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The Natural Disaster Fund

The purpose of the Natural Disaster Fund is to make sure that claims for damage by people with home and contents insurance can be paid out in the event of a natural disaster. See what EQC Cover provides.

Since 1945 when EQC was established (then the Earthquake and War Damage Commission), the Fund has been built by levies paid by New Zealanders as part of their home and contents insurance policies and investment returns from the Fund.  In 2010, before the Canterbury and Kaikoura earthquakes, the Fund had over $6.1 billion in accumulated funds. The Canterbury and Kaikoura earthquakes may use all of this.

Levies increased from $207 to a maximum of $276 a year for home and contents insurance from 1 November 2017. This increase is to help rebuild the Natural Disaster Fund following the Canterbury and Kaikoura earthquakes.

What the Natural Disaster Fund is used for

The EQC levies paid as part of home and contents insurance premiums are deposited in the Natural Disaster Fund.  EQC then uses the money in the Fund to do its job under the Earthquake Commission Act 1993 (the Act).  This includes:

  • settling claims made to EQC;
  • purchasing reinsurance from international financial markets; 
  • meeting the costs of administering the EQC scheme; and 
  • improving understanding of natural hazard risk and how to reduce it.


Since 1988, EQC has purchased reinsurance (effectively insurance for insurers) to provide additional financial resources to meet claims in the event of a major natural disaster.

EQC negotiates to buy reinsurance on the international market on an annual basis.  In 2017, we paid around $165 million in reinsurance premiums for $4.8 billion in reinsurance cover.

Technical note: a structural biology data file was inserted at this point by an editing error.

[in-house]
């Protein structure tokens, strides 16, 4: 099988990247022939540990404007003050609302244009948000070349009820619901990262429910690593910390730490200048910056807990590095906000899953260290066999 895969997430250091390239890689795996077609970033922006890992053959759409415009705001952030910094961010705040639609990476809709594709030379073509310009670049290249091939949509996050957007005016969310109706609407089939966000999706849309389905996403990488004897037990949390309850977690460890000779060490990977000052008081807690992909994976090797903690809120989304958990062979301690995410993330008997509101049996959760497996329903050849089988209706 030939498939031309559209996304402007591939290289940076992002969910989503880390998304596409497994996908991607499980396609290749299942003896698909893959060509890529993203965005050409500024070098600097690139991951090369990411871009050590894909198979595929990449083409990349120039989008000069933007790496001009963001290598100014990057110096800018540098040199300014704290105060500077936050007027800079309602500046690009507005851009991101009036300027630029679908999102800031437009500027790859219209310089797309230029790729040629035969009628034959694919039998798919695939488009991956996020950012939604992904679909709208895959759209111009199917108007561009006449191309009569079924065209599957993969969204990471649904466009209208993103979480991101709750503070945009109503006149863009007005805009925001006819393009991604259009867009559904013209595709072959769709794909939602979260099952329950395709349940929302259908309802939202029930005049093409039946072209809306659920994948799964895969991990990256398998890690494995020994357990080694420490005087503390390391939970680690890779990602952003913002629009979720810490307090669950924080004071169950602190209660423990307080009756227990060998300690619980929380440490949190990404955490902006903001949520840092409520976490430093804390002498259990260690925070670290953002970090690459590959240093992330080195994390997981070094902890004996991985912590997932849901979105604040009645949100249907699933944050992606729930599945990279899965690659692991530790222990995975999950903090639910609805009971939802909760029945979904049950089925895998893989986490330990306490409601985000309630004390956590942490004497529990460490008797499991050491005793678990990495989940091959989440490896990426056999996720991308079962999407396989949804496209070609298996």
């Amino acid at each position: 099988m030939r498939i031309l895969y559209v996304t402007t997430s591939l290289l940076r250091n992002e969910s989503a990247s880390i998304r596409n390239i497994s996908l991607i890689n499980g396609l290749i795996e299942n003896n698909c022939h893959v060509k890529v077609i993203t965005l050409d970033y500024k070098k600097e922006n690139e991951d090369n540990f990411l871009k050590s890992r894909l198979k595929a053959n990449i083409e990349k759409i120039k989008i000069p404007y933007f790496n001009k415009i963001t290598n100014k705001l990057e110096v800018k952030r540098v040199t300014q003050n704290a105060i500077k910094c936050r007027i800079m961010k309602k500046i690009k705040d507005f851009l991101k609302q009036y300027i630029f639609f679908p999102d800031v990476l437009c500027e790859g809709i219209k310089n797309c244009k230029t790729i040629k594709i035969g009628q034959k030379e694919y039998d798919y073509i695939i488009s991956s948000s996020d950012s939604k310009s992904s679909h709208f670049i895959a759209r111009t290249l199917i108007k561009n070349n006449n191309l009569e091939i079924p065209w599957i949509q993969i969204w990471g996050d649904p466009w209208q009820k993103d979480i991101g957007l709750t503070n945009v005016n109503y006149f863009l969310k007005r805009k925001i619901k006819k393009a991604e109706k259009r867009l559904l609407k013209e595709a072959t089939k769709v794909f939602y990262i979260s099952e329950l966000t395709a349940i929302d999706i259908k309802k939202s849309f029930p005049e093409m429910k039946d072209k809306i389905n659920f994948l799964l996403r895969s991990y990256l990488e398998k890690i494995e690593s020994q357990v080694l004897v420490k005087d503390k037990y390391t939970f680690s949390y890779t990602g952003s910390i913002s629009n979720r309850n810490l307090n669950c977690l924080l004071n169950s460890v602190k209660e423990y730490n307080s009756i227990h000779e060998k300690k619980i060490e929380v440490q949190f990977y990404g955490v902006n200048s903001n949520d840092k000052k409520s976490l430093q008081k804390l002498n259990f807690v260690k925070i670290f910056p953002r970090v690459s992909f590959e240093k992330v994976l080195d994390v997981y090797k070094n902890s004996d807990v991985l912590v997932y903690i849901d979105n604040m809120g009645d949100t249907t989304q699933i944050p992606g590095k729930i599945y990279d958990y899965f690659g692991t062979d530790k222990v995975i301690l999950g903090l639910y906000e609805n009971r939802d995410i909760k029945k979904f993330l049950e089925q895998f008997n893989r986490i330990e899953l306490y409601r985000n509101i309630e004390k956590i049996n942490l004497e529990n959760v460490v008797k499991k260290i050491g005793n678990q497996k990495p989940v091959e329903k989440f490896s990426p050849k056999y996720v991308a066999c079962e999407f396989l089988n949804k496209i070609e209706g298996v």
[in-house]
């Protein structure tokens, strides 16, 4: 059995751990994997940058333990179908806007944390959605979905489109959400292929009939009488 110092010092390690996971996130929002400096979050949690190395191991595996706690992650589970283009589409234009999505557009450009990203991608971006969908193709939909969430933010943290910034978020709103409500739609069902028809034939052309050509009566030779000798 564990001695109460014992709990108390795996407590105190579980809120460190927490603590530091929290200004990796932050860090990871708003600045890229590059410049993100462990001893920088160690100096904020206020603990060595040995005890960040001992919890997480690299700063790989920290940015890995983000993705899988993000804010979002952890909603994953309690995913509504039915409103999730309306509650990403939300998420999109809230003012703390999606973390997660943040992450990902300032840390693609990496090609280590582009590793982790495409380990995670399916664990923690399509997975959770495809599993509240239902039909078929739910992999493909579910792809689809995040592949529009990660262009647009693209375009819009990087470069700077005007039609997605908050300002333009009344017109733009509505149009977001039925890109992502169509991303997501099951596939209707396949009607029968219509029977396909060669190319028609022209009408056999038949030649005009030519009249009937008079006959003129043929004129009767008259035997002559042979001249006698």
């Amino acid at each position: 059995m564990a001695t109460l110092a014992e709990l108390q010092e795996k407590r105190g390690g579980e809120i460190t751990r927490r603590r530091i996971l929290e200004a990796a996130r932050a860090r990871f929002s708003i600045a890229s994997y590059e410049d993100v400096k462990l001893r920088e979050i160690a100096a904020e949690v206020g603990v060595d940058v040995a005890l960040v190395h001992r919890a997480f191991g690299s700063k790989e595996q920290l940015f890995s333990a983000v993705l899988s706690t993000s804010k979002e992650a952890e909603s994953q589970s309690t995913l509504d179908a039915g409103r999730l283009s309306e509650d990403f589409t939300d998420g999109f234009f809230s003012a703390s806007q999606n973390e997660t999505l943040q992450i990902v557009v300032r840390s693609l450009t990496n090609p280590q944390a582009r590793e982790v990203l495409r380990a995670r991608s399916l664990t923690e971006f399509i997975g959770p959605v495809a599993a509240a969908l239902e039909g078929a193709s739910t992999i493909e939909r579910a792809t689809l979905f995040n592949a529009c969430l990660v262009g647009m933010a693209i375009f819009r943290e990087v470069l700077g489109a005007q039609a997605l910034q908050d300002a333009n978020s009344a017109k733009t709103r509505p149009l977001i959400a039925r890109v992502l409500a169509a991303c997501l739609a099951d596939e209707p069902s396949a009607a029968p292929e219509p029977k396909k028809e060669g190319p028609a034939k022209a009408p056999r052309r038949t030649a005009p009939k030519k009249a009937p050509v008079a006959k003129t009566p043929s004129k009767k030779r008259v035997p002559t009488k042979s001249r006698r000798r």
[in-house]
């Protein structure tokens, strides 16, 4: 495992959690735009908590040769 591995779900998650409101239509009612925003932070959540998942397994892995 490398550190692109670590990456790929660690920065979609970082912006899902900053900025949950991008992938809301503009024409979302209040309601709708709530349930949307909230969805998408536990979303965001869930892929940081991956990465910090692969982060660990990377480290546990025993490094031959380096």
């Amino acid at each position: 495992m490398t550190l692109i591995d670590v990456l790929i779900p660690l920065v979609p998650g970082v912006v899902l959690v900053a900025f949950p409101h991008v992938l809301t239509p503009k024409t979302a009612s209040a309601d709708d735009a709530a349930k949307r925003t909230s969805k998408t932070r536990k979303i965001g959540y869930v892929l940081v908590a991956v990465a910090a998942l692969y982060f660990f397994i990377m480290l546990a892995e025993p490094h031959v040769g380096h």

Like many other forms of insurance, EQC must pay an excess or “deductible” for any claim it makes to reinsurers.  EQC’s current deductible on reinsurance cover is $1.75 billion, which means that EQC must meet the cost of all claims up to $1.75 billion before it is able to call on that reinsurance cover. 

The deductible is charged for each natural disaster “event”.  Claims from the Kaikoura earthquake, for example, are expected to cost EQC between $500 - 600 million, so this will come from the Natural Disaster Fund rather than from reinsurance.

Since 1988, EQC has paid almost $1.9 billion in reinsurance premiums and has received more than $4.2 billion from reinsurers to cover claim costs from the Canterbury Earthquake Sequence. 

Crown Guarantee

EQC also pays $10 million to the Crown annually from the Natural Disaster Fund for the Crown Guarantee.  This provides a guarantee to EQC that all of the claims made to EQC will be met by the government if the Fund is fully spent.  To date, EQC has never used the Crown Guarantee.

Rebuilding the Natural Disaster Fund

At the time of the Canterbury earthquakes, the Natural Disaster Fund held $6.1 billion.  It is expected that claims from the Canterbury Earthquake Sequence and the Kaikoura earthquake of 2016 may use all the money in the Fund.

The increase in EQC levy from 1 November 2017 will allow EQC to rebuild the Natural Disaster Fund to around $2 billion within 10 years, assuming there are no further large natural disasters.  

How the Fund is invested

The money in the Natural Disaster Fund is invested in accordance with relevant provisions of the Act, Ministerial Directions made under the Act, the Crown Entities Act 2004.

Consistent with the approach of other Crown Financial Institutions, EQC also complies with the United Nations Principles for Responsible Investment.

Over its history, the Fund has invested in a mixture of New Zealand government stock and global equities.  Currently the Fund is mainly invested in short-term fixed interest instruments as EQC continues to settle Canterbury and Kaikoura earthquake claims.

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